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Overview
Comment:Describe fake-capacity USB sticks on the How-To-Corrupt page.
Timelines: family | ancestors | descendants | both | trunk
Files: files | file ages | folders
SHA1: 0a50332c304ec37c6087ed2508a3c94e313505d5
User & Date: drh 2012-01-11 21:16:09
Context
2012-01-13
18:28
Update webpage in preparation for the 3.7.10 release. check-in: fd5efdc2c1 user: drh tags: trunk
2012-01-11
21:16
Describe fake-capacity USB sticks on the How-To-Corrupt page. check-in: 0a50332c30 user: drh tags: trunk
16:56
Fix typos in the psow.html document. check-in: e771d11d93 user: drh tags: trunk
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SQLite seem to run faster, but it also allows the operating system to freely
reorder writes, which could result in database corruption if a power failure
or hard reset occurs prior to all content reaching persistent storage.</p>

<p>For maximum reliability and for robustness against database corruption,
SQLite should always be run with its default synchronous setting of FULL.</p>

<h3>4.0 Disk drive failures</h3>


<p>An SQLite database can become corrupt if the content changes on disk
due to a disk drive failure.  It is very rare, but disks will occasionally
flip a bit in the middle of a sector.</p>



<p>We are told that in some flash memory controllers the wear-leveling logic
can cause random filesystem damage if power is interrupted during a write.
This can manifest, for example, as random changes in the middle of a file
that was not even open at the time of the power loss.  So, for example,
a device would be writing content into an MP3 file in flash memory when a
power loss occurs, and that could result in an SQLite database being
corrupted even though the database as not even in use at the time of the
power loss.</p>












<h2>5.0 Memory corruption</h2>

<p>SQLite is a C-library that runs in the same address space as the 
application that it serves.  That means that stray pointers, buffer
overruns, heap corruption, or other malfunctions in application can
corrupt internal SQLite data structure and ultimately result in a
corrupt database file.  Normally these kinds of problems manifest themselves







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SQLite seem to run faster, but it also allows the operating system to freely
reorder writes, which could result in database corruption if a power failure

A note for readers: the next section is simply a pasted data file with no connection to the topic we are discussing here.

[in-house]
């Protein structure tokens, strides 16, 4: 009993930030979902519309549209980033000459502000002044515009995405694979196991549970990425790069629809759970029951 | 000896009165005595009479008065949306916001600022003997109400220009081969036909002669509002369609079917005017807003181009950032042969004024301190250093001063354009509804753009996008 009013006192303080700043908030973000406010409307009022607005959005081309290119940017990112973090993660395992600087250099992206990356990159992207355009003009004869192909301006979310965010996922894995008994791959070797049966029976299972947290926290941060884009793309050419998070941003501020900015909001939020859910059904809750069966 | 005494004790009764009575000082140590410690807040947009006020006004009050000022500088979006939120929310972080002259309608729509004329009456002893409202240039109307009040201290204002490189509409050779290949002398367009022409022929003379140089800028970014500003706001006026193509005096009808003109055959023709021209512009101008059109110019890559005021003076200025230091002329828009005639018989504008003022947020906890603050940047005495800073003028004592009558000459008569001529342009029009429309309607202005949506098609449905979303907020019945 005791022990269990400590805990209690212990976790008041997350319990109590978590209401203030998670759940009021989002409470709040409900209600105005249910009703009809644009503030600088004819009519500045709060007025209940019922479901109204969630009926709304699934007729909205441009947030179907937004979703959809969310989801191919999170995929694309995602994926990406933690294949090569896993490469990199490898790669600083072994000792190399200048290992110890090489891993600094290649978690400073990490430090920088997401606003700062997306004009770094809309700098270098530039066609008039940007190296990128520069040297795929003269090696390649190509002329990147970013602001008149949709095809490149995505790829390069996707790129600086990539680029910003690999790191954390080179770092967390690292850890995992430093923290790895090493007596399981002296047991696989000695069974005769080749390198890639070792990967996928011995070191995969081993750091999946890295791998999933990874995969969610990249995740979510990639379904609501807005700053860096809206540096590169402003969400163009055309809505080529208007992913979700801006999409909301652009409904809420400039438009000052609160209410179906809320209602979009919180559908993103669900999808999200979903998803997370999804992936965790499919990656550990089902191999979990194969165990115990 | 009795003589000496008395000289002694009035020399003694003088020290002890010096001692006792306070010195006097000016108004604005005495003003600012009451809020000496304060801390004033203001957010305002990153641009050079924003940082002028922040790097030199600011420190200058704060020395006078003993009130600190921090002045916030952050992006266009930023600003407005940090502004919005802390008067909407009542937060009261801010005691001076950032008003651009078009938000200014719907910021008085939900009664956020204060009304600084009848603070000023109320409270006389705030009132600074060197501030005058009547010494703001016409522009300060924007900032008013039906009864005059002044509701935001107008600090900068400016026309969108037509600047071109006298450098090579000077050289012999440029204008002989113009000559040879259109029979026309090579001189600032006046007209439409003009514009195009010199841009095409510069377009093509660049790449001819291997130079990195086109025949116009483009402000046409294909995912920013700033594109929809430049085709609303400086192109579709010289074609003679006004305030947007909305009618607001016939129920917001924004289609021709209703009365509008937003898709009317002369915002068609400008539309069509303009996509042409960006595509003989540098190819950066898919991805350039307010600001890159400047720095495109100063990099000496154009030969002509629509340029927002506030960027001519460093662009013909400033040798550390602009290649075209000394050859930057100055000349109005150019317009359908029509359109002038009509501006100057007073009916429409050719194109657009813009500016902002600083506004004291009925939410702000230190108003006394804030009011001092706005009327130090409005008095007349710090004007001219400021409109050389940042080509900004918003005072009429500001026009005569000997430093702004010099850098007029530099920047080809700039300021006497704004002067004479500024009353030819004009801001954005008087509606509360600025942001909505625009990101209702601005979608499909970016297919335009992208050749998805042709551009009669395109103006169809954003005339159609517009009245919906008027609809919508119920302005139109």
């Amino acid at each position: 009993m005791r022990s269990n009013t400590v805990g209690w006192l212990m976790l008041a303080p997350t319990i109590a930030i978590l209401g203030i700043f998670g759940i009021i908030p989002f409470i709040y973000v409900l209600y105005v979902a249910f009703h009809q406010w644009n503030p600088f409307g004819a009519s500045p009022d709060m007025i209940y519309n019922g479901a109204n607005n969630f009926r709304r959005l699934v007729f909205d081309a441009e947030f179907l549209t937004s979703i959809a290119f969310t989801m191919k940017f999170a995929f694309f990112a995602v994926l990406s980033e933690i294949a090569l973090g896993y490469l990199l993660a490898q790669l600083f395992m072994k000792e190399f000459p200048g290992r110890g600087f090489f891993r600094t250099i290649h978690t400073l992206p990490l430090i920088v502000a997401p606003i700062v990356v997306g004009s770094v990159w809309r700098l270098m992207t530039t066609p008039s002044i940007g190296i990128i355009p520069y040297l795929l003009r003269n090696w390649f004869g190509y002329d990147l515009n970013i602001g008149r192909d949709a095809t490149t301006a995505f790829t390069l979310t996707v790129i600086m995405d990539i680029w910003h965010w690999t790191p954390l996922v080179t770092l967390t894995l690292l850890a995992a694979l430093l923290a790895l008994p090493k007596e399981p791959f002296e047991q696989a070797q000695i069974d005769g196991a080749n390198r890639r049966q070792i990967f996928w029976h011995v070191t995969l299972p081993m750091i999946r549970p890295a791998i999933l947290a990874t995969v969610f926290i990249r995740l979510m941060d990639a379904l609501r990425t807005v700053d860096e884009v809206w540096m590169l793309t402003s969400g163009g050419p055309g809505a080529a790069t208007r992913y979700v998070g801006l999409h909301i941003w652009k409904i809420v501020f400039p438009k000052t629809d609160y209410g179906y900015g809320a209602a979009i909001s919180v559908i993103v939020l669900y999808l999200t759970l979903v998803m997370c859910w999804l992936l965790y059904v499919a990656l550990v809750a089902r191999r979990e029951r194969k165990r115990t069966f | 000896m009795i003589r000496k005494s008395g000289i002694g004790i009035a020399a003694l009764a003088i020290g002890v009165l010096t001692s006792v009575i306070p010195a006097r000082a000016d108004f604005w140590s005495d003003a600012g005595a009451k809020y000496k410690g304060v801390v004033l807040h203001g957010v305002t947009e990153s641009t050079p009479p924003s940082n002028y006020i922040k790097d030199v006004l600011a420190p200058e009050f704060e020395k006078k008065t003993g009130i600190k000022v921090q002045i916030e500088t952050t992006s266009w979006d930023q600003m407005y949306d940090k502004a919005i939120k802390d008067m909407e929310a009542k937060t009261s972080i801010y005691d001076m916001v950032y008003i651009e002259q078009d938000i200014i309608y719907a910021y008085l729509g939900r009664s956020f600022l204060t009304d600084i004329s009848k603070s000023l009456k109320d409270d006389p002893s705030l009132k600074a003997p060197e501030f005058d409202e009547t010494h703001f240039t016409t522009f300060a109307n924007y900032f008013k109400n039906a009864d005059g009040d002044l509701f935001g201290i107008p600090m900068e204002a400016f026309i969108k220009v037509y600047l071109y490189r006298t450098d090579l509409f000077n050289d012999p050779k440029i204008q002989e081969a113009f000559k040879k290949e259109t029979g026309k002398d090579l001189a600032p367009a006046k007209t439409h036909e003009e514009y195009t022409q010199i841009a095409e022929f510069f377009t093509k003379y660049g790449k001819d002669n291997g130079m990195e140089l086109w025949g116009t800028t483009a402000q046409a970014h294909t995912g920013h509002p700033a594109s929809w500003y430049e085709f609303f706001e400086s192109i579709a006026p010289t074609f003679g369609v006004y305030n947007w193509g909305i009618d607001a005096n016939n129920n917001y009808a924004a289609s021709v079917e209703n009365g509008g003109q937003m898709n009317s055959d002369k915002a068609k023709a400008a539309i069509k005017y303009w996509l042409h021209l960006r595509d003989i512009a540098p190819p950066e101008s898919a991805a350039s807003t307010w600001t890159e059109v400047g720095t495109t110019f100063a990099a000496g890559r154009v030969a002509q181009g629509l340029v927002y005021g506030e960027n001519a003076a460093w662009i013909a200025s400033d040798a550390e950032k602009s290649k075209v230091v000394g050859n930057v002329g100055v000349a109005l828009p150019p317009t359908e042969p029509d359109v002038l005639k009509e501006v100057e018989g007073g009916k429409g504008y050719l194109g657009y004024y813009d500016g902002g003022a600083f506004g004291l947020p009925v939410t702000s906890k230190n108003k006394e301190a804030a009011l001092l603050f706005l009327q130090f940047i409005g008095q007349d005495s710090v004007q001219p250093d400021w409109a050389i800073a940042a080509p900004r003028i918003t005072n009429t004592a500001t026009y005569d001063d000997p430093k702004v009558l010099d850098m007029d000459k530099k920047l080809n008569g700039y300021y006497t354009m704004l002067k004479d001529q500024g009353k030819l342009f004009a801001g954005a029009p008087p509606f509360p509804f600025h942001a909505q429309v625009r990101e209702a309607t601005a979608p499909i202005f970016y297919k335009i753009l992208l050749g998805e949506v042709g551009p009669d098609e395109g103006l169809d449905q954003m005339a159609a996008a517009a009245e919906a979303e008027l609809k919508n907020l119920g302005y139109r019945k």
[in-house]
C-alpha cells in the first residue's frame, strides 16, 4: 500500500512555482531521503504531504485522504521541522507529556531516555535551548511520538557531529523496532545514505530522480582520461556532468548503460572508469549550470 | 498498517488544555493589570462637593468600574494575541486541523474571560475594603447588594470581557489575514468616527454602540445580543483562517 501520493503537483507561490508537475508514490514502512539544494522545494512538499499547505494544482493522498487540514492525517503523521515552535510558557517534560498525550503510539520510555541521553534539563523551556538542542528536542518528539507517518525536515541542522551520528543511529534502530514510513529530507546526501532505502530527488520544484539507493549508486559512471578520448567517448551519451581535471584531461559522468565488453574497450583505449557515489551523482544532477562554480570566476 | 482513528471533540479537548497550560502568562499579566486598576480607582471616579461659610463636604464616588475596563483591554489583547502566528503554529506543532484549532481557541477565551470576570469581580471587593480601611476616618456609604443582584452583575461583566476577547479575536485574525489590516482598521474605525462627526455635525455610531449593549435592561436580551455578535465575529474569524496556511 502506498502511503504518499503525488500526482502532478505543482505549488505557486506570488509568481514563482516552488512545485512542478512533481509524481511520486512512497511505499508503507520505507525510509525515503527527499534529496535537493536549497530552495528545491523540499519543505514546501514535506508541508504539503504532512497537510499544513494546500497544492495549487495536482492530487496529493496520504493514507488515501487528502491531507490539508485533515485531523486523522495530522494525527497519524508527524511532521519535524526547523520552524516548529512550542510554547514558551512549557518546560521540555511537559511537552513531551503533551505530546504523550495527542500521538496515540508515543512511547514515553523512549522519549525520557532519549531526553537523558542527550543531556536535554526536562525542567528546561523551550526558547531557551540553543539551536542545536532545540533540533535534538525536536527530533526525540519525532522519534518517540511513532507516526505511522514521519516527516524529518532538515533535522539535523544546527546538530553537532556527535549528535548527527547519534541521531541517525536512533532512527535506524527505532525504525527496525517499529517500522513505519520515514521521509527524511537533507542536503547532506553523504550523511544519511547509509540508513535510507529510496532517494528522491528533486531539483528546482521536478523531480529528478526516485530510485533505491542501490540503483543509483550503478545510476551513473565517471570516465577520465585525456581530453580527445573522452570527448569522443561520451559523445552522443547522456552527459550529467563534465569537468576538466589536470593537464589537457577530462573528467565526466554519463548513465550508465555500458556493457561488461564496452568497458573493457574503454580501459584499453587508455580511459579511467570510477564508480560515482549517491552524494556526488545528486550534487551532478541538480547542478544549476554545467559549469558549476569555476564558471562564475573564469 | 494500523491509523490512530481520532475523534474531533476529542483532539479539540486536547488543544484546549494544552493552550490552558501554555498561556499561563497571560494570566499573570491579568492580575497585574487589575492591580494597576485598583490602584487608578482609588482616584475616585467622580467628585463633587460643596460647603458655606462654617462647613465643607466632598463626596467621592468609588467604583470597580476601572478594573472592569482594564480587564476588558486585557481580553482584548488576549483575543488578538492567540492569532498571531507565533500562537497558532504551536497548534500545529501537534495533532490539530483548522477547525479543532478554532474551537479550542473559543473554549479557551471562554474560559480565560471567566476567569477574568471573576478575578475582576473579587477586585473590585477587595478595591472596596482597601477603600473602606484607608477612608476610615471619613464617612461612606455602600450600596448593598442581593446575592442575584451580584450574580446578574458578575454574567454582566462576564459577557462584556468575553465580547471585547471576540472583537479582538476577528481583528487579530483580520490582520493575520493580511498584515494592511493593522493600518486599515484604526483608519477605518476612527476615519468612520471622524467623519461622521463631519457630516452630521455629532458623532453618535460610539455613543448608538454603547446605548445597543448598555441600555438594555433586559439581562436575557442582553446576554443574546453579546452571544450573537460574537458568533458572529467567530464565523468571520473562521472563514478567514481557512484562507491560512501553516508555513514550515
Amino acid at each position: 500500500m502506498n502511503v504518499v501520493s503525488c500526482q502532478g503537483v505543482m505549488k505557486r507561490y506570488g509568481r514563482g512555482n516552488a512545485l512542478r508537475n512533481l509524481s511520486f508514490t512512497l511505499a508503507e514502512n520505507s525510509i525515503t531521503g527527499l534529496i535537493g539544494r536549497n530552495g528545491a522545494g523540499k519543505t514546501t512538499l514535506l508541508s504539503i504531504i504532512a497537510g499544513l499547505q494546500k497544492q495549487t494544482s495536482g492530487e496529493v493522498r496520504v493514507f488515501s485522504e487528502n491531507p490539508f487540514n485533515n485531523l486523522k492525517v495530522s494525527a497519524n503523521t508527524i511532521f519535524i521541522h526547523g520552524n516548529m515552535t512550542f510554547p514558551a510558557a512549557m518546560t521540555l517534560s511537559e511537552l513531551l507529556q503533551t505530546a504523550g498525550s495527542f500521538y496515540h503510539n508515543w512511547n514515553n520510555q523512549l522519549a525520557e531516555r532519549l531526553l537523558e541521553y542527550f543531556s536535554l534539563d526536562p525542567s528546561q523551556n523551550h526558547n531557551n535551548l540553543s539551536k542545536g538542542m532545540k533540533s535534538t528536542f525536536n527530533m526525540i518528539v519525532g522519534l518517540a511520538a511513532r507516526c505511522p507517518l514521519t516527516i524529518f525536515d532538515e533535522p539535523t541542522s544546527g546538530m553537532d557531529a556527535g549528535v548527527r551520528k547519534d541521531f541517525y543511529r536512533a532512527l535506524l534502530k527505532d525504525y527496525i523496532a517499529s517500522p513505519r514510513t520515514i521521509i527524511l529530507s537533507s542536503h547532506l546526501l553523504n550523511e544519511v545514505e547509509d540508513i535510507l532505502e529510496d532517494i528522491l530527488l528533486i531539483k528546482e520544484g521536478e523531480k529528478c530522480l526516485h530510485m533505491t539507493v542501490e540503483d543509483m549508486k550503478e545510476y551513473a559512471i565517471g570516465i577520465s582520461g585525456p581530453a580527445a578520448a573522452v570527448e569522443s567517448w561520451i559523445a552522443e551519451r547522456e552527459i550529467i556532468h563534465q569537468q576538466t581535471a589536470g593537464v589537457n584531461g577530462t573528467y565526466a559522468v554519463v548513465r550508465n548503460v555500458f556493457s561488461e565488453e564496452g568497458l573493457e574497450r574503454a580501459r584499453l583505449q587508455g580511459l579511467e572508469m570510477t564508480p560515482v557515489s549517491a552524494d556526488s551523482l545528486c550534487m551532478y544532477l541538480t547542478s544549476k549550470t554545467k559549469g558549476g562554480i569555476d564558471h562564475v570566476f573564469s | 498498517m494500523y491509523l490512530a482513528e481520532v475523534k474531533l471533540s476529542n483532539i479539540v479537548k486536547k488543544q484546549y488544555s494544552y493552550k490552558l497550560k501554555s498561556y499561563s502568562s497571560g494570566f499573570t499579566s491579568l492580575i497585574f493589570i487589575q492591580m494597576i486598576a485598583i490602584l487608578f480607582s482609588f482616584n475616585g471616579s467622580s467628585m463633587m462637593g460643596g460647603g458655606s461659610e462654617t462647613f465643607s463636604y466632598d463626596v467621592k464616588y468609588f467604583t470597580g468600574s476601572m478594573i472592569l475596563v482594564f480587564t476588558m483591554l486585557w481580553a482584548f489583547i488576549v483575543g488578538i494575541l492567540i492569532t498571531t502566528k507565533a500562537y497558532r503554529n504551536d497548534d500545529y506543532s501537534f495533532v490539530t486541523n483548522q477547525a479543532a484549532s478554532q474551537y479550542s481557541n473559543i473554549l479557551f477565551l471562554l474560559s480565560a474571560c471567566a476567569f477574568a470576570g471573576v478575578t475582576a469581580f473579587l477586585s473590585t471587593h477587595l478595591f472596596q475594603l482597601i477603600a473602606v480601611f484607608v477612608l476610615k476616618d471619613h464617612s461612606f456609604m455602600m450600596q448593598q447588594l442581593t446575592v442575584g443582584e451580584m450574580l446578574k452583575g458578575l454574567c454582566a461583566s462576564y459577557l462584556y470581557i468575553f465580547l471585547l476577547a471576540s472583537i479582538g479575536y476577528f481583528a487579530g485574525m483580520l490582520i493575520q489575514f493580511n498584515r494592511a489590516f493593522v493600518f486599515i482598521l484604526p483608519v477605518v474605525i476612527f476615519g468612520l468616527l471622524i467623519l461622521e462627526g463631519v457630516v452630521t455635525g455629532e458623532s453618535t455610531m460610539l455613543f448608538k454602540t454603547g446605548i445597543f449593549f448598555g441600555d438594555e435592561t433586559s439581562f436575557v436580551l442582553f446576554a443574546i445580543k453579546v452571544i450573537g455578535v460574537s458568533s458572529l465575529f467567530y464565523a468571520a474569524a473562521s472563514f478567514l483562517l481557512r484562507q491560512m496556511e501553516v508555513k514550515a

or hard reset occurs prior to all content reaching persistent storage.</p>

<p>For maximum reliability and for robustness against database corruption,
SQLite should always be run with its default synchronous setting of FULL.</p>

<tcl>hd_fragment hardwarefault</tcl>
<h2>4.0 Disk Drive and Flash Memory Failures</h2>

<p>An SQLite database can become corrupt if the file content changes 
due to a disk drive or flash memory failure.  It is very rare, but disks 
will occasionally flip a bit in the middle of a sector.</p>

<h3>4.1 Non-powersafe flash memory controllers</h3>

<p>We are told that in some flash memory controllers the wear-leveling logic
can cause random filesystem damage if power is interrupted during a write.
This can manifest, for example, as random changes in the middle of a file
that was not even open at the time of the power loss.  So, for example,
a device would be writing content into an MP3 file in flash memory when a
power loss occurs, and that could result in an SQLite database being
corrupted even though the database as not even in use at the time of the
power loss.</p>

<tcl>hd_fragment fakeusb</tcl>
<h3>4.2 Fake capacity USB sticks</h3>

<p>There are many fraudulent USB sticks in circulation that report to have
a high capacity (ex: 8GB) but are really only capable of storing a much
smaller amount (ex: 1GB).   Attempts to write on these devices will
often result in unrelated files being overwritten.  Any use of a fraudulent
flash memory device can easily lead to database corruption, therefore.
Internet searches such as "fake capacity usb" will turn up lots of
disturbing information about this problem.

<h2>5.0 Memory corruption</h2>

<p>SQLite is a C-library that runs in the same address space as the 
application that it serves.  That means that stray pointers, buffer
overruns, heap corruption, or other malfunctions in application can
corrupt internal SQLite data structure and ultimately result in a
corrupt database file.  Normally these kinds of problems manifest themselves